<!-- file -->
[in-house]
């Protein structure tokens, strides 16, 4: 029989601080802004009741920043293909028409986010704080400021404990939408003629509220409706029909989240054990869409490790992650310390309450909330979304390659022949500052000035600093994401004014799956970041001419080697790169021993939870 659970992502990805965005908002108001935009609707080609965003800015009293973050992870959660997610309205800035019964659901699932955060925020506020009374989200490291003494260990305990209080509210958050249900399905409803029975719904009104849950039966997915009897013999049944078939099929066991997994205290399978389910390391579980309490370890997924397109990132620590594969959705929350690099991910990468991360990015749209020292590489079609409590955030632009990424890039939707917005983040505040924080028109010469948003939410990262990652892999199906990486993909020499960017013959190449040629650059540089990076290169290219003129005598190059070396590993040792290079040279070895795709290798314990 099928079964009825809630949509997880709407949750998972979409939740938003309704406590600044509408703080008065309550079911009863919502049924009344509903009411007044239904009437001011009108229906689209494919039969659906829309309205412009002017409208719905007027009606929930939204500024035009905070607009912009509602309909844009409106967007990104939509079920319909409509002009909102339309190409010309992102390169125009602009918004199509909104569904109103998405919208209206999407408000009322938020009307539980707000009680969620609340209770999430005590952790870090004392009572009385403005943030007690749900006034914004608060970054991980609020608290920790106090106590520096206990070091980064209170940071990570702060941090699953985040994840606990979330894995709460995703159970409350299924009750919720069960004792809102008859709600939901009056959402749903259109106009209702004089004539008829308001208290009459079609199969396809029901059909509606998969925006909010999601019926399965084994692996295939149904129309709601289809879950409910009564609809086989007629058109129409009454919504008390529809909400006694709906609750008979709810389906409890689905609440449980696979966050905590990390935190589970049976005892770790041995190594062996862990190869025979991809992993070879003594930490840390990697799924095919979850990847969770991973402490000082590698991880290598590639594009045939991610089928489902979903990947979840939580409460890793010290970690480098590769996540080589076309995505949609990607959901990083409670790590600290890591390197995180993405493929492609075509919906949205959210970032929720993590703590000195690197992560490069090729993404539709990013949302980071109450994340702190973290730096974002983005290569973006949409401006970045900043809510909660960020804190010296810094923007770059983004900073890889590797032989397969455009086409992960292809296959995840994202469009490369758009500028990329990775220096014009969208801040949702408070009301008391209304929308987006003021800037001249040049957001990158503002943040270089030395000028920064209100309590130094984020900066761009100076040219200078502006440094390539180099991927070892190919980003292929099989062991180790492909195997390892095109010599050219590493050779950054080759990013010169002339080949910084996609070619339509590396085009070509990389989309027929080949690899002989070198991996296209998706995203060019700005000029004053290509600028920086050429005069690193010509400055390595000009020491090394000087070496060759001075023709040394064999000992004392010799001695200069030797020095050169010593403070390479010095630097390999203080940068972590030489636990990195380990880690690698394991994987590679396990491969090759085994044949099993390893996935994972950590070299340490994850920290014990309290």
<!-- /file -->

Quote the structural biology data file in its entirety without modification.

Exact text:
[in-house]
């Protein structure tokens, strides 16, 4: 029989601080802004009741920043293909028409986010704080400021404990939408003629509220409706029909989240054990869409490790992650310390309450909330979304390659022949500052000035600093994401004014799956970041001419080697790169021993939870 659970992502990805965005908002108001935009609707080609965003800015009293973050992870959660997610309205800035019964659901699932955060925020506020009374989200490291003494260990305990209080509210958050249900399905409803029975719904009104849950039966997915009897013999049944078939099929066991997994205290399978389910390391579980309490370890997924397109990132620590594969959705929350690099991910990468991360990015749209020292590489079609409590955030632009990424890039939707917005983040505040924080028109010469948003939410990262990652892999199906990486993909020499960017013959190449040629650059540089990076290169290219003129005598190059070396590993040792290079040279070895795709290798314990 099928079964009825809630949509997880709407949750998972979409939740938003309704406590600044509408703080008065309550079911009863919502049924009344509903009411007044239904009437001011009108229906689209494919039969659906829309309205412009002017409208719905007027009606929930939204500024035009905070607009912009509602309909844009409106967007990104939509079920319909409509002009909102339309190409010309992102390169125009602009918004199509909104569904109103998405919208209206999407408000009322938020009307539980707000009680969620609340209770999430005590952790870090004392009572009385403005943030007690749900006034914004608060970054991980609020608290920790106090106590520096206990070091980064209170940071990570702060941090699953985040994840606990979330894995709460995703159970409350299924009750919720069960004792809102008859709600939901009056959402749903259109106009209702004089004539008829308001208290009459079609199969396809029901059909509606998969925006909010999601019926399965084994692996295939149904129309709601289809879950409910009564609809086989007629058109129409009454919504008390529809909400006694709906609750008979709810389906409890689905609440449980696979966050905590990390935190589970049976005892770790041995190594062996862990190869025979991809992993070879003594930490840390990697799924095919979850990847969770991973402490000082590698991880290598590639594009045939991610089928489902979903990947979840939580409460890793010290970690480098590769996540080589076309995505949609990607959901990083409670790590600290890591390197995180993405493929492609075509919906949205959210970032929720993590703590000195690197992560490069090729993404539709990013949302980071109450994340702190973290730096974002983005290569973006949409401006970045900043809510909660960020804190010296810094923007770059983004900073890889590797032989397969455009086409992960292809296959995840994202469009490369758009500028990329990775220096014009969208801040949702408070009301008391209304929308987006003021800037001249040049957001990158503002943040270089030395000028920064209100309590130094984020900066761009100076040219200078502006440094390539180099991927070892190919980003292929099989062991180790492909195997390892095109010599050219590493050779950054080759990013010169002339080949910084996609070619339509590396085009070509990389989309027929080949690899002989070198991996296209998706995203060019700005000029004053290509600028920086050429005069690193010509400055390595000009020491090394000087070496060759001075023709040394064999000992004392010799001695200069030797020095050169010593403070390479010095630097390999203080940068972590030489636990990195380990880690690698394991994987590679396990491969090759085994044949099993390893996935994972950590070299340490994850920290014990309290």